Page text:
Pretty Good Remake to a Pretty Good Classicby JalenAnderson
The original 1960 film, The Magnificent Seven, is in a weird place in American pop culture. While it's usually considered one of the major classic Hollywood westerns, it's never been considered to be particularly great.
Don't get me wrong, it's a good movie, but it's more or less remembered for being that brightly colored, energetic western, that played basically as an excuse for an extended gunfight, an excuse for Yul Brynner and Steve McQueen to work their charm, and that remake to the MUCH better movie, Seven Samurai.
I've yet to find anyone who holds in the same qualitative regard as say, The Searchers, Shane or Red River. That being said, it's really the only movie where a possible remake wouldn't be an ill-abvised mess from the beginning. Antonie Fuqua, director of some great action movies in his career, isn’t breaking any new ground or necessarily trying revitalize the western here. What he does is what he does best; make an action packed film, and for what it’s worth, the new Magnificent Seven is about as good as the original.
The story is more or less the same as the original one (or two depending on how technical you wanna be). The slight difference is instead of protecting the town from a vague bandit gang who steals food from the town you have Bartholomew Bogue, a ruthless capitalist who intends to get the towns people off their land by any means necessary.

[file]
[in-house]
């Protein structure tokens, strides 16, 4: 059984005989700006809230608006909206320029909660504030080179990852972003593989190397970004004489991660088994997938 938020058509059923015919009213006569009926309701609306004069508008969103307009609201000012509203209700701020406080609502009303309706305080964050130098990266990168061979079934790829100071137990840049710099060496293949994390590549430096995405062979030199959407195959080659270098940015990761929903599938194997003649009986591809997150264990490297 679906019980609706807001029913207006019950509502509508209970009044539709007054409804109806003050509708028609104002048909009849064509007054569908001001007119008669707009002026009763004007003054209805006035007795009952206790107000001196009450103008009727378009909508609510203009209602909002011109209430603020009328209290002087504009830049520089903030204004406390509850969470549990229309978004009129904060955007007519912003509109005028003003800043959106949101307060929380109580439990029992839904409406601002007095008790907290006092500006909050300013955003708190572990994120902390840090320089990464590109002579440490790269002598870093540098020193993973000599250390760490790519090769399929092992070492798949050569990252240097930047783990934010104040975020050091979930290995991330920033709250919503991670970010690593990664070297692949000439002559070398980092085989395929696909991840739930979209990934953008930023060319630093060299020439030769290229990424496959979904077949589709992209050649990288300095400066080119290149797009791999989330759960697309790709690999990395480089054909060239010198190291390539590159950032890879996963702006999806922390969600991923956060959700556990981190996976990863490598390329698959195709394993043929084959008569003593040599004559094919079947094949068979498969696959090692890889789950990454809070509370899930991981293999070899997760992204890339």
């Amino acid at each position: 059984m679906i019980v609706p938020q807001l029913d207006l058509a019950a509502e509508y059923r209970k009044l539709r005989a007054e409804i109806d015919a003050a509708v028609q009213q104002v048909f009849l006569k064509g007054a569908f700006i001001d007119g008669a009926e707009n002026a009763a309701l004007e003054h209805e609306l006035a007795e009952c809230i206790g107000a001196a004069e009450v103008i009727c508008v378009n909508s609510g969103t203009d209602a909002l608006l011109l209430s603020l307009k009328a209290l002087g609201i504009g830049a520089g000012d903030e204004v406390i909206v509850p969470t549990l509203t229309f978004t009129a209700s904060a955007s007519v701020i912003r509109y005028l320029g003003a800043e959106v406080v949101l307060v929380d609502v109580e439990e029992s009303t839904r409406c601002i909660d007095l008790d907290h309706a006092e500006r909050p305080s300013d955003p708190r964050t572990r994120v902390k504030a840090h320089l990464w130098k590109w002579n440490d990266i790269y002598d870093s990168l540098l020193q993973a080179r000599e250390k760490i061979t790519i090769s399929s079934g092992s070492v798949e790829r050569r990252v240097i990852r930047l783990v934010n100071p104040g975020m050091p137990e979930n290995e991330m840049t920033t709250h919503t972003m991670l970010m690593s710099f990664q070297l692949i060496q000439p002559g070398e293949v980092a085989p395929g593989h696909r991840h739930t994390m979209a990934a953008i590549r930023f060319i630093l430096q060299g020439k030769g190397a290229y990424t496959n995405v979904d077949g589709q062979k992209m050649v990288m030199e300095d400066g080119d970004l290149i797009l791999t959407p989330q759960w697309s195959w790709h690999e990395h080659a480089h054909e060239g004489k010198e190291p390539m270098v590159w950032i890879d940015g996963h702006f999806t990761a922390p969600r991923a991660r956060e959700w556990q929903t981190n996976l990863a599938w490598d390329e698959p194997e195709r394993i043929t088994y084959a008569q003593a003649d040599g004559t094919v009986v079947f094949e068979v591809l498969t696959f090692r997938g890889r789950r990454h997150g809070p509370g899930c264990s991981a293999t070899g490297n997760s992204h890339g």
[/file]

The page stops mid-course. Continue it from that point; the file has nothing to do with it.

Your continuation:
The heroes this time around consist of Denzel Washington playing a lawman who has some type of history with Bouge, Chris Pratt as a gambler who seems oddly skilled. They’re basically playing themselves as cowboys, and are arguably the 2 “main” of the 7 (although the movie does a good job of letting everyone shine). The other 5 however are in full character acting mode.
Ethan Hawke plays a poetic, guilt ridden sharpshooter, Byung-hun Lee plays his best friend and emotional support, who happens to be the most skilled out of all the group. Vincent D’Onofrio goes over-the-top (in a good way) as a soft spoken, scripture reciting, skull crushing wilderness man; Manuel Garcia-Rulfo plays a Mexican outlaw who joins the group basically because he’s bored, and finally Martin Sensmeier plays a Comanche warrior.
All the actors work well together and no one really outshines each other. Hayley Bennett also plays the woman who hired the 7, and is the unofficial 8th member.
All in all, the movie is pretty good. It's not trying to subvert any western tropes or be revisionist, it’s just a western with a big budget, by a director who makes pretty good action movies. And that's what this movie is, a pretty good action movie. The gunfights are creative and tightly edited, the tone is bright and energetic, and the movie just works.
It of course, like the original, isn't a perfect movie, but it's a completely watchable, big budget, B-movie, with a great cast and plenty of action. I’d recommend it.